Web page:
When your marriage is over, it’s normal to experience a wide range of feelings and to lose confidence in yourself. These emotions include: rejection, anger, sadness, guilt, regret, loneliness, or even relief. One woman I counseled, Karen, 48, was struck with a profound sense of dread about how she would be able to face the second half of her life alone.
Karen put it like this: “It was sudden and dramatic when I found out about Dave’s infidelity. I always told him that if he cheated, our marriage would be over. But it was still a struggle to end our twenty-year marriage and have to explain it to our four kids. I lost my confidence for a while because I believed I wasn’t good enough if Dave chose to have an affair.”
She continues, “My kids blamed me at first because I didn’t give them the details of Dave’s infidelity. But after a while they understood why I filed for divorce. I no longer love Dave but the finality of our break-up was painful. I work hard at not bad-mouthing him because he’s their dad and he didn’t cheat on them. Most days, I tell myself I’m not sure how I will make it alone.”
Self-defeating thoughts can grab you because you’re vulnerable and trying to come to terms with the changes that are occurring in your life. However, it’s important to realize that these feelings are a normal part of grieving and letting go after a break-up.
While it’s normal to go through a period of self-reflection when your relationship ends, it’s crucial that you keep things in perspective. Losing a partner, even if you made a decision to end the relationship, like Karen did, can disrupt your life on so many levels because your ex-partner was undoubtedly a part of your daily routine. As a result, breakups can weaken your ability to sleep, eat well, and function at work and in social spheres.
To complicate matters, studies have discovered that experiencing a the end of a relationship can leave you with a diminished self-concept (those things that make you unique). This makes perfect sense because your identity probably became incorporated with your partner’s sense of self and now, you’re left with the task of redefining who you are as a separate person.
In his groundbreaking book, Rebuilding: When Your Relationship Ends, Dr. Bruce Fisher coined two terms that shed light on how individuals experience different emotions depending on their role in the breakup. He writes “Dumpers are the partners who leave the relationship, and they often feel considerable guilt; dumpees are the partners who want to hang on to the relationship, and they often experience strong feelings of rejection.”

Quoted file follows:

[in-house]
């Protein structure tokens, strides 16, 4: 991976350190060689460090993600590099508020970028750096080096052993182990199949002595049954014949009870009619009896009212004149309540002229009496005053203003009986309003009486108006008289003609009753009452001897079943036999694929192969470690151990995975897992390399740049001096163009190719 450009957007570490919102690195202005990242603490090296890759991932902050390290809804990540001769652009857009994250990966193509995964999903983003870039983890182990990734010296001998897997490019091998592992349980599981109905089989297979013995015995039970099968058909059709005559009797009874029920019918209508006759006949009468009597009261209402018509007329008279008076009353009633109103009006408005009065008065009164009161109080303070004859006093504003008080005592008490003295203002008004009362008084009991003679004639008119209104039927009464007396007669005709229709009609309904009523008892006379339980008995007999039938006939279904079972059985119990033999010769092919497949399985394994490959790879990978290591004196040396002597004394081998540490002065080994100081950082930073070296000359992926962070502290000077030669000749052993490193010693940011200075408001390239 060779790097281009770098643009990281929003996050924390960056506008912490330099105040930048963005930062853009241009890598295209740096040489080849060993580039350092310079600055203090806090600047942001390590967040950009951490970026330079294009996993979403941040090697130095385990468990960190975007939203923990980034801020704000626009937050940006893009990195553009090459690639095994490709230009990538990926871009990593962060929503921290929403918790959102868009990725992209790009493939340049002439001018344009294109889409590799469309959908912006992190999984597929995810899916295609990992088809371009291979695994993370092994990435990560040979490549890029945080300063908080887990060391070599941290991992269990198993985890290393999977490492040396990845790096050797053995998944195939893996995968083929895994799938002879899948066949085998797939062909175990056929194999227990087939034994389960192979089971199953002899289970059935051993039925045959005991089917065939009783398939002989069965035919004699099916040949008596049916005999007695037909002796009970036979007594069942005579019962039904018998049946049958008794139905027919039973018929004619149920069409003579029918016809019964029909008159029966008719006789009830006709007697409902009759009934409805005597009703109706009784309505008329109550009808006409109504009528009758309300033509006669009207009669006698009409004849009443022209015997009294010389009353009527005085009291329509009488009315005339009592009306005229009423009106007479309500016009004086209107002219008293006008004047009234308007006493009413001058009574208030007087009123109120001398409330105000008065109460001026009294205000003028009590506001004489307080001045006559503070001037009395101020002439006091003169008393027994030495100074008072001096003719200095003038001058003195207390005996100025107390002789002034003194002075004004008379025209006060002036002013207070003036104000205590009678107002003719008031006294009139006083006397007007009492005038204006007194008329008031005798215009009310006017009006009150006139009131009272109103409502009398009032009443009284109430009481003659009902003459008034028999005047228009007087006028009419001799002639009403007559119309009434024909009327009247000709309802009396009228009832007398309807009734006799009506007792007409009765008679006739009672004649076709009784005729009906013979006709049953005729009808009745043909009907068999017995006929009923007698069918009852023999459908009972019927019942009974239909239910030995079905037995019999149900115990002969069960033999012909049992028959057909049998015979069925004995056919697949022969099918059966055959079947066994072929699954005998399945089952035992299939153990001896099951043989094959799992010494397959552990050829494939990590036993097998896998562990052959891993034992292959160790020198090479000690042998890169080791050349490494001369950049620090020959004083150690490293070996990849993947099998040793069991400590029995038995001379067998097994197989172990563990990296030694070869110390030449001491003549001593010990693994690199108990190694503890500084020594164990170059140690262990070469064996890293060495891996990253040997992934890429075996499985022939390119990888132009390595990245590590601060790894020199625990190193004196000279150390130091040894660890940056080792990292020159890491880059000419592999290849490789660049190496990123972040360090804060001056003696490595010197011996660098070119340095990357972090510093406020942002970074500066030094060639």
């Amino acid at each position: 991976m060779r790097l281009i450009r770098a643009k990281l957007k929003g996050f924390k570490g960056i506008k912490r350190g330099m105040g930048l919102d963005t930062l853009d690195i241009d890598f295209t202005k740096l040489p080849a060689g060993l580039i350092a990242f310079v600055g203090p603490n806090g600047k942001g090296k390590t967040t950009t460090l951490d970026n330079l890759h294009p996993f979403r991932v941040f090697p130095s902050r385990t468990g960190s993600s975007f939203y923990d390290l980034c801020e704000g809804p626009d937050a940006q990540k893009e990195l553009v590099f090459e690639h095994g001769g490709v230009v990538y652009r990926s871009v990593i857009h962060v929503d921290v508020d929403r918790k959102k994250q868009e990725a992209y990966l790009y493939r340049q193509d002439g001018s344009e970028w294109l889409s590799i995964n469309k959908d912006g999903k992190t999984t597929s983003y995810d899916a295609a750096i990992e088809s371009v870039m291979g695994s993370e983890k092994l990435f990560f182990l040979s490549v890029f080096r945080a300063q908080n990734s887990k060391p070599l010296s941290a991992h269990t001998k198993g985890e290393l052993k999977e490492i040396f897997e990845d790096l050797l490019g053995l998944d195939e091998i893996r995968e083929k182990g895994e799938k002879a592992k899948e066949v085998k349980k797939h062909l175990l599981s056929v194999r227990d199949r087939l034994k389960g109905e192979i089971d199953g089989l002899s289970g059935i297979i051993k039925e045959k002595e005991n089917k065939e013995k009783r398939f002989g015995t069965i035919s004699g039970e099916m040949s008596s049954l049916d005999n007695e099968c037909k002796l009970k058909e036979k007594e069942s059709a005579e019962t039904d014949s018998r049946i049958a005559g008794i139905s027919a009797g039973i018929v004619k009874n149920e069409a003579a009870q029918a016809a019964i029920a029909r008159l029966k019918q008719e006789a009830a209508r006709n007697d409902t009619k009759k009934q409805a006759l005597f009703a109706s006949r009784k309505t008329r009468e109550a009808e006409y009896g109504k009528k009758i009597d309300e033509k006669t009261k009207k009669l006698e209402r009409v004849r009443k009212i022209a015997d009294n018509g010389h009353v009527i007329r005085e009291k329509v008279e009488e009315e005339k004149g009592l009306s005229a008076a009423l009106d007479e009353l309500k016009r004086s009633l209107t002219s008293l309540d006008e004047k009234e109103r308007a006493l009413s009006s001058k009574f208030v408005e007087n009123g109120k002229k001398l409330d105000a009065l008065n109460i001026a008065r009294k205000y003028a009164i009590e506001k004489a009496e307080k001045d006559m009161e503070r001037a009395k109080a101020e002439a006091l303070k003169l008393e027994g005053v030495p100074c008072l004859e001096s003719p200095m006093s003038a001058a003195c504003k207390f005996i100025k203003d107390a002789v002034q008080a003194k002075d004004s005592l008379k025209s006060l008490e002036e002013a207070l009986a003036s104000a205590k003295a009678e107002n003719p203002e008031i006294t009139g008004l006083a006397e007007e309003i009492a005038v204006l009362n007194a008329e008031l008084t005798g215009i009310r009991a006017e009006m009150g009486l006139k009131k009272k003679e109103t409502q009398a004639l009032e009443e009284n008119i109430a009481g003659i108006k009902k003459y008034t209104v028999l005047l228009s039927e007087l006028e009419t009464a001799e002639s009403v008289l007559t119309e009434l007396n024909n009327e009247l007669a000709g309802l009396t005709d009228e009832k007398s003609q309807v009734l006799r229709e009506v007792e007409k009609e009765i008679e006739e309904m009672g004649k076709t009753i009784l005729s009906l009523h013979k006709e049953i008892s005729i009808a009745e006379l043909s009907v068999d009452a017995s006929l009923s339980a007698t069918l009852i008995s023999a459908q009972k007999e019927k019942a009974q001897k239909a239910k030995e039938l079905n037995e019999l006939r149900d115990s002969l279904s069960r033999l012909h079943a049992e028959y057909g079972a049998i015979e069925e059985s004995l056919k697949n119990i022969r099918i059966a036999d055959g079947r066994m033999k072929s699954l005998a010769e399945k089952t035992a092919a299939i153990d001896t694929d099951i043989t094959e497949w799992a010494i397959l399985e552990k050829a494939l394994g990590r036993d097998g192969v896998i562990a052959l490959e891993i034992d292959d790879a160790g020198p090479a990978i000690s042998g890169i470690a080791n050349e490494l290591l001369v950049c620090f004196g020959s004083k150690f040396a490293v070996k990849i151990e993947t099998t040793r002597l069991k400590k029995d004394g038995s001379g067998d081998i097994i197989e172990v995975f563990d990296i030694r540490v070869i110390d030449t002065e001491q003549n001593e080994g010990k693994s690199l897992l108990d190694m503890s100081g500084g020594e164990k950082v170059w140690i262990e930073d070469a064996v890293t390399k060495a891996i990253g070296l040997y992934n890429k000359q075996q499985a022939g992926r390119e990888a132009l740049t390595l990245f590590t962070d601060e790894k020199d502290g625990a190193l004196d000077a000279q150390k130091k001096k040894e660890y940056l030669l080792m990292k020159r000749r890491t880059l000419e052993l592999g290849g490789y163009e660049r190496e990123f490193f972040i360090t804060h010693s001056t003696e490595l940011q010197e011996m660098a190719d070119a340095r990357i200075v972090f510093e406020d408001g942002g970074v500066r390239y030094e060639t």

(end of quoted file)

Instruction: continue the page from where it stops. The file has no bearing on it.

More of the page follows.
For instance, Karen made a decision to end her long marriage after six months of counseling. She initiated the process, filed divorce papers, and expressed some relief but also guilt during our last counseling session. On the other hand, her husband Dave expressed feelings of sadness and rejection about Karen asking him to leave. Dave stated: “The hardest part of moving out was coming to the realization that even though I made a horrible mistake that ended Karen’s trust in me, I didn’t want the divorce, even though Karen warned me.”
Further, if you were the person who was left (or the dumpee) feelings of rejection and loss may cause you to feel lowered self-worth and self-love. Be patient with yourself! As you learn to let go of self-blame and to love yourself again, your feelings of rejection will lessen and you’ll have more energy to relate to others in healthy ways.
If you find yourself ruminating about what went wrong, this is normal. Part of the grieving process at the end of a relationship is accepting that the marriage you thought you had no longer exists. While these feelings are more common for dumpee than dumpers, both people typically experience a grief process.
Here are 6 ways to heal from a breakup: